The Sound and the Fury and The Grapes of Wrath again
I read The Sound and the Fury and The Grapes of Wrath again. I needed to hear William Faulkner’s and John Steinbeck’s voices once more, to check whether I had understood their masterpieces the first time I read them, or not. So, with a sort of renewed and fresh attention, I dived into the story of the Compson family, set in Mississippi, and then into the migration of the Joads from Oklahoma to California. Everything was a new trip also for me, full of discoveries, thoughts and surprises. After a dozen days, the time necessary to settle my feelings, I read Flesh and Blood by Michael Cunningham again, a book that I consider the best American novel of recent years, together with James Ellroy’s novels. Flesh and Blood was published in 1995 and tells the story of four generations of the immigrant Stassos family. I read it to understand the differences with Faulkner and Steinbeck, also in terms of perspectives, and to find out why most critics think that after WWII the great American novel is still missing, and that there is not the slightest sign on the horizon of any new giant of literature.
The first surprise, I have to say, was the revelation that Faulkner’s prose and craft have nothing to do with the so-called stream of consciousness, which, according to the Dictionary of Literary Terms and Literary Theory by Charles Cuddon (*), this version edited by J. A. Cuddon, “is a narrative method, or device, which seeks to depict the multitudinous thoughts and feelings which pass through the mind.” The dictionary adds that the stream of consciousness is also called the “interior monologue”. Now, when reading The Sound and the Fury, this definition seems generic and poor to me. Other sources explain that it is “a literary style in which a character’s thoughts, feeling, and reactions are depicted in a continuous flow uninterrupted by objective description or conventional dialogue. James Joyce, Virginia Woolf, and Marcel Proust are among its notable early exponents.” The Oxford Dictionary of Literary Terms suggests that “stream of consciousness and interior monologue can also be distinguished psychologically and literarily. In a psychological sense, stream of consciousness is the subject‐matter, while interior monologue is the technique for presenting it.” The Encyclopaedia Britannica Online, while agreeing that these terms are “often used interchangeably”, suggests, that “while an interior monologue may mirror all the half thoughts, impressions, and associations that impinge upon the character’s consciousness, it may also be restricted to an organized presentation of that character’s rational thoughts.”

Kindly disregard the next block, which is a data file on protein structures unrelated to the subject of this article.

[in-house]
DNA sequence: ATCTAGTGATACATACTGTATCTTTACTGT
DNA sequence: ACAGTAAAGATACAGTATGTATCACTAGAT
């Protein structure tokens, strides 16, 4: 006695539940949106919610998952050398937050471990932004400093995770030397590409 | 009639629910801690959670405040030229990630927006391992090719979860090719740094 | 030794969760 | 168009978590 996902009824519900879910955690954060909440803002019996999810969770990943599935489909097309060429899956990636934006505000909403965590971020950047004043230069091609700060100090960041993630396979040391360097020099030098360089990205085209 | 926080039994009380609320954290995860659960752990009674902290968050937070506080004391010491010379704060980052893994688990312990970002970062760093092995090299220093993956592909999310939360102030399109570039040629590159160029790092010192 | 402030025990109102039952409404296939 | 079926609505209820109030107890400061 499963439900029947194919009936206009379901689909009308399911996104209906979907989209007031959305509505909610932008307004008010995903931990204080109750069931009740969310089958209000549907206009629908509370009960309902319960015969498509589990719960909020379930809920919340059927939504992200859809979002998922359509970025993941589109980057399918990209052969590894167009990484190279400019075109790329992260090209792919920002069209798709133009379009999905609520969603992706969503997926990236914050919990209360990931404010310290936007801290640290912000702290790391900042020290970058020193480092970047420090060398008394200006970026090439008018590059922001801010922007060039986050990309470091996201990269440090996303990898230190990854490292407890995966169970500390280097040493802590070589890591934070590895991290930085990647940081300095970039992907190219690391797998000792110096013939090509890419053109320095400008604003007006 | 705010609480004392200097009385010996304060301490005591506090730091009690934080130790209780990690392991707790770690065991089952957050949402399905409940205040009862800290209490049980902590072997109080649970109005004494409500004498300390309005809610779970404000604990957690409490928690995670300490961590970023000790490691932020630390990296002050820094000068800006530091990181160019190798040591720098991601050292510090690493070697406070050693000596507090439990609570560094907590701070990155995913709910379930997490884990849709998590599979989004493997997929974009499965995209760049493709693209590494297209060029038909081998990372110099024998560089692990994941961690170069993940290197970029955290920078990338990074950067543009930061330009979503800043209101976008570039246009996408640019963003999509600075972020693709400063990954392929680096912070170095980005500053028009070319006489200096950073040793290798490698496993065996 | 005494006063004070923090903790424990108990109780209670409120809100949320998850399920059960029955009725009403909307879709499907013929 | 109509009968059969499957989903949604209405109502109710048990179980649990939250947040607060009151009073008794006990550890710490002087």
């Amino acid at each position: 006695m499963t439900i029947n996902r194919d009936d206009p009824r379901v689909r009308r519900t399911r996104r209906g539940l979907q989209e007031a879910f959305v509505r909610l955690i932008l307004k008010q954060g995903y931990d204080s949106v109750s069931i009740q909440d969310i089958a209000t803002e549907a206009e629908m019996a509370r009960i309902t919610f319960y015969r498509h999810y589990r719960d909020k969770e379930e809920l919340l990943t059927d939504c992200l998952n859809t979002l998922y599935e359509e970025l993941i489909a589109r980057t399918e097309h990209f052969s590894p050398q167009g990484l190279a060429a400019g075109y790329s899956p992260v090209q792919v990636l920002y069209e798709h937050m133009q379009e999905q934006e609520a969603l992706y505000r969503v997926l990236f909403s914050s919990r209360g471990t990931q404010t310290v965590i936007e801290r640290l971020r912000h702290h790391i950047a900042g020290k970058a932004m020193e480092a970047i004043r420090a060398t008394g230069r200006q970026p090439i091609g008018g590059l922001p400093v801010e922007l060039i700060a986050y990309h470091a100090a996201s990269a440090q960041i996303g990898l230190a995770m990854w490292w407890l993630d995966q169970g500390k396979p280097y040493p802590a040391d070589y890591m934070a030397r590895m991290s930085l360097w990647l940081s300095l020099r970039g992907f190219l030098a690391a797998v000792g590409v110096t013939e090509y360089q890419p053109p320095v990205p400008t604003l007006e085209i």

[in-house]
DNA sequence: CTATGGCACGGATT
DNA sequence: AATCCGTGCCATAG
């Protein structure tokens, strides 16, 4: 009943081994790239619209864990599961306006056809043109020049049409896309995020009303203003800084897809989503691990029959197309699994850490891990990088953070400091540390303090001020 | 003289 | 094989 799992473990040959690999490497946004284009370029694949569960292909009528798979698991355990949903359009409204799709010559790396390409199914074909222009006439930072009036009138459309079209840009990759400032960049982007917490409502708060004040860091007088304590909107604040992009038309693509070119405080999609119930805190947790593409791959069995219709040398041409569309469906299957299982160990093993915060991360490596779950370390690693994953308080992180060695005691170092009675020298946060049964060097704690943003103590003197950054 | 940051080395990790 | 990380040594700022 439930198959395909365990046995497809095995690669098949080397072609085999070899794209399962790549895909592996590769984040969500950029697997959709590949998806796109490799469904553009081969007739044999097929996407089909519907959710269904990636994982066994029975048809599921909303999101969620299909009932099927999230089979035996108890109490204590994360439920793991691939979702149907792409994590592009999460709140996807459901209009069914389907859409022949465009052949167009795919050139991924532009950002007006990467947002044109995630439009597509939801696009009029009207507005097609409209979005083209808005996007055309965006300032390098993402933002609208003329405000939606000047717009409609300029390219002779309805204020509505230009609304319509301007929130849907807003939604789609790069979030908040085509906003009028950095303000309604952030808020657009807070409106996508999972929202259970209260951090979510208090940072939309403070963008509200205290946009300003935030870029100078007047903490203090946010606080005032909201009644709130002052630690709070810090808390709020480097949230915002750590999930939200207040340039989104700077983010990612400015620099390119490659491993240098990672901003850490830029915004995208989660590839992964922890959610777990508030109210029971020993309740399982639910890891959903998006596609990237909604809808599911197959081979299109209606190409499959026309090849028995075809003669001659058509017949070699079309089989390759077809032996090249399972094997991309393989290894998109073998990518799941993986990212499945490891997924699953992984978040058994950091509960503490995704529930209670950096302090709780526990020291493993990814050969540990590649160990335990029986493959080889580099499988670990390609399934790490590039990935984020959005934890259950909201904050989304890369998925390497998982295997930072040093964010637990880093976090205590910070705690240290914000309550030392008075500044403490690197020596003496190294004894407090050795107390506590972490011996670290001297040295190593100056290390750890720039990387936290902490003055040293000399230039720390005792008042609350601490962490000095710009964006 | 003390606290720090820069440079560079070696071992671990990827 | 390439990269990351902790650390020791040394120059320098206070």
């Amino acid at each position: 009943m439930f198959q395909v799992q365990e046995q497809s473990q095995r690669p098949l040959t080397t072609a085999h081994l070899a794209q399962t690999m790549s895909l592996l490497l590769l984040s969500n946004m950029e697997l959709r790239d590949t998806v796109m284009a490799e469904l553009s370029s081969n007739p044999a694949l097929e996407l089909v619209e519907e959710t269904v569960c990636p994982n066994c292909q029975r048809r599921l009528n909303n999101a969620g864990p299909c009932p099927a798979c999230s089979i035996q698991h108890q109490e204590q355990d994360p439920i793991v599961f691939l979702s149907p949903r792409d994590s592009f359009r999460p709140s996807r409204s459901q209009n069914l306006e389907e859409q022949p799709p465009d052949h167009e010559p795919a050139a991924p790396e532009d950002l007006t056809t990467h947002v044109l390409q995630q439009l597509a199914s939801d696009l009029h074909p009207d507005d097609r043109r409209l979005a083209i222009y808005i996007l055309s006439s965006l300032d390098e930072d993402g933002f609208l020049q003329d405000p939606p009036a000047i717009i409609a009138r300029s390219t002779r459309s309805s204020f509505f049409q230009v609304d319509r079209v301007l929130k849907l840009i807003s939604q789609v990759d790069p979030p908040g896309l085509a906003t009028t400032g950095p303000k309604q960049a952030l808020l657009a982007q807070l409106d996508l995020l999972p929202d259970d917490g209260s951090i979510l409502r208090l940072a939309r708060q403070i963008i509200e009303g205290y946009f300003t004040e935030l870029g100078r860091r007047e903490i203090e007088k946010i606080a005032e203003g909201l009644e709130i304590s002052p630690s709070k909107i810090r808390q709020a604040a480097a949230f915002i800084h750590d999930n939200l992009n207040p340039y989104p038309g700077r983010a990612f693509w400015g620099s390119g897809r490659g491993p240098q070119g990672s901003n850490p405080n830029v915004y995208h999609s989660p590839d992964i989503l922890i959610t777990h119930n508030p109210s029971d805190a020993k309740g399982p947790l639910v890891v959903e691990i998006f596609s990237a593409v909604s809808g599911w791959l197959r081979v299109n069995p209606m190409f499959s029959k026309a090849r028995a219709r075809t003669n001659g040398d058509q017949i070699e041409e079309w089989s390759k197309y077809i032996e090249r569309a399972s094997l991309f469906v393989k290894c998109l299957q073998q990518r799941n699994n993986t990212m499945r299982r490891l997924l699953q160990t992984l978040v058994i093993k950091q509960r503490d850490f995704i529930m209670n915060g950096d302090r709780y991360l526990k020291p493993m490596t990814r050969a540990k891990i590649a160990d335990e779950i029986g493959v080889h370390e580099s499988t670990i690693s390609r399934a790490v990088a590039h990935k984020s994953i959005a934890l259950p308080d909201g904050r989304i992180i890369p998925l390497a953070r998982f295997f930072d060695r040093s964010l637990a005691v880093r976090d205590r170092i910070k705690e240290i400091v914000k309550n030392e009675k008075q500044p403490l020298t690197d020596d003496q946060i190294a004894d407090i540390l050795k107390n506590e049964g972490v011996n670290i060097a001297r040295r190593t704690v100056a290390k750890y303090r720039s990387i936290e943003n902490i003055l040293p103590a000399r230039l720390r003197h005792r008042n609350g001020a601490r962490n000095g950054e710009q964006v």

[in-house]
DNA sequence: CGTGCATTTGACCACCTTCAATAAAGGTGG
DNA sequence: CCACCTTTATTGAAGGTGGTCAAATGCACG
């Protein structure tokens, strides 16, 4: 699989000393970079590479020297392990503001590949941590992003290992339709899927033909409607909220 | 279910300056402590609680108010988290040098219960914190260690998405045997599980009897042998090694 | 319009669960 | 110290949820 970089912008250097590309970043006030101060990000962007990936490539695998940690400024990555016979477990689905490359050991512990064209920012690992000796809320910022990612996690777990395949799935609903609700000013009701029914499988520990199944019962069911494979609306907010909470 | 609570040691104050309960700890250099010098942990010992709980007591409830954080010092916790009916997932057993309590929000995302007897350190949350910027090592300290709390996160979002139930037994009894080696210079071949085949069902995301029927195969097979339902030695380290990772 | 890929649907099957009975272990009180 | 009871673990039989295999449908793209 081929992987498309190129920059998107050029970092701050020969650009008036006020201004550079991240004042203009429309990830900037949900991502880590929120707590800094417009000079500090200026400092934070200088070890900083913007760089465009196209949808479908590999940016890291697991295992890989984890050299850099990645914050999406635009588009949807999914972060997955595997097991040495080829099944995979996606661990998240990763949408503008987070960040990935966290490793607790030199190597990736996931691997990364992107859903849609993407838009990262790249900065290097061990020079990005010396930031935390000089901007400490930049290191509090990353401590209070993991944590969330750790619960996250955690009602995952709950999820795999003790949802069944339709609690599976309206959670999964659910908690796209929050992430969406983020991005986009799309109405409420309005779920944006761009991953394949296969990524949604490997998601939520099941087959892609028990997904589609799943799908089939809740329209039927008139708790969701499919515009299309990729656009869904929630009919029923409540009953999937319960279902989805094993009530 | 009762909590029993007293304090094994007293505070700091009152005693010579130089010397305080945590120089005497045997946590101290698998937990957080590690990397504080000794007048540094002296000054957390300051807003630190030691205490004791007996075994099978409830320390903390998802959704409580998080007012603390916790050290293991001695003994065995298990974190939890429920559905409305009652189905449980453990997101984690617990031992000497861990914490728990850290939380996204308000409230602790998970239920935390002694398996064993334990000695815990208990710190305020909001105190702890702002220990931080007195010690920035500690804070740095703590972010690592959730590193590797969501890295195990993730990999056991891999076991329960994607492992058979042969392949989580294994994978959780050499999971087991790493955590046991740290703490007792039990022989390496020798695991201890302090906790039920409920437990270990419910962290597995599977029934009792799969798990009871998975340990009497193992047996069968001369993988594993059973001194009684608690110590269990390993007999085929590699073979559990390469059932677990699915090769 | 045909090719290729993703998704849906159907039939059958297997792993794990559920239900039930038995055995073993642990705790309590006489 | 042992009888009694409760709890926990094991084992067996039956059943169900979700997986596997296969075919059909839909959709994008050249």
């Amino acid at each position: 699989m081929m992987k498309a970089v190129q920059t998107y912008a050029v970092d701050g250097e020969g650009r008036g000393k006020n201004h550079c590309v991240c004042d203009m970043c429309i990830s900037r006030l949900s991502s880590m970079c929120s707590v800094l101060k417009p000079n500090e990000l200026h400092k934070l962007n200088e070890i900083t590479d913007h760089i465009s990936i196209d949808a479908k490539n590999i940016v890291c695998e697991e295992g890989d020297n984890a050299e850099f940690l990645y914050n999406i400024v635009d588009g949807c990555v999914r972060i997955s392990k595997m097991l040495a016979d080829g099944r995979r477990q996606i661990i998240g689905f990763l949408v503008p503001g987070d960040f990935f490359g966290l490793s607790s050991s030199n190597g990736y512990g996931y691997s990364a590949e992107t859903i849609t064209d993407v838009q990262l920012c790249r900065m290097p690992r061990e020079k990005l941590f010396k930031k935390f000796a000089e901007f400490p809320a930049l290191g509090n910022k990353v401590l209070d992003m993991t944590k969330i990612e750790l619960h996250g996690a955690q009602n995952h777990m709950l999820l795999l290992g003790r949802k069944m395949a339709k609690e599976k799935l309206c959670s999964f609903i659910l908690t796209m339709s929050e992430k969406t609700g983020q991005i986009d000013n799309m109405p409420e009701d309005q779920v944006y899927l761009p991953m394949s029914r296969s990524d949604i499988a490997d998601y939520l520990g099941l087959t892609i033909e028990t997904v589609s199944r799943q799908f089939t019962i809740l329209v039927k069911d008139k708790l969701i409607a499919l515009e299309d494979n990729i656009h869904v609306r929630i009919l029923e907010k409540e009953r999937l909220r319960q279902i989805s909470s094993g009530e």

I can accept all these definitions and distinctions, OK, but I cannot agree with the consideration that different authors of different times, schools and countries like Joyce, Woolf, Proust and others, have used the same technique or device. For example, Robert Humphrey comments that Proust “is concerned only with the reminiscent aspect of consciousness” and that he “was deliberately recapturing the past for the purpose of communicating; hence he did not write a stream of consciousness novel.” I totally agree, and I think that only Joyce used a real stream of consciousness technique, well designed and constructed – and he largely abused it. Virginia Wolf improved the technique of interior monologue, in a splendid and effective way. Other authors used a sort of freedom of the craft in their writings just to underline some characters or passages of the accounts – think about Dos Passos, for example, and his U.S.A. Trilogy. It is a fictional device, of course, which has nothing to do with the original psychological definition of the stream of consciousness coined by William James in The Principles of Psychology: “Consciousness, then, does not appear to itself as chopped up in bits… it is nothing joined; it flows. A ‘river’ or a ‘stream’ are the metaphors by which it is most naturally described. In talking of it hereafter, let’s call it the stream of thought, consciousness, or subjective life.”
But the definition of the “stream of consciousness” soon became very fashionable and so, in a superficial way, it is used also today to explain some of the writings of Edgar Allan Poe, Anton Chekhov, Henry James, T.S. Eliot, Samuel Beckett, up to Salman Rushdie, Dave Eggers and Irvine Welsh too.
It is the same superficiality that is often used with isms. So Steinbeck belongs to realism and Faulkner is within the literary tradition of modernism and the Southern Renaissance (!) – sorry, I’m bitterly smiling while considering the Renaissance of the Southern Italy.
“There is no mechanical way to get the writing done, no shortcut. The young writer would be a fool to follow a theory,” William Faulkner said. However, his wonderful and powerful efforts to penetrate the psychology of Benjamin Compson, a mentally retarded young man, using a peculiar craft, was soon categorised as a stream of consciousness. And if you read several critics of The Sound and the Fury, this use seems the main point of Faulkner’s work. As if he received the Nobel Prize in Literature thanks to this gift, an ability to use this famous overvalued device.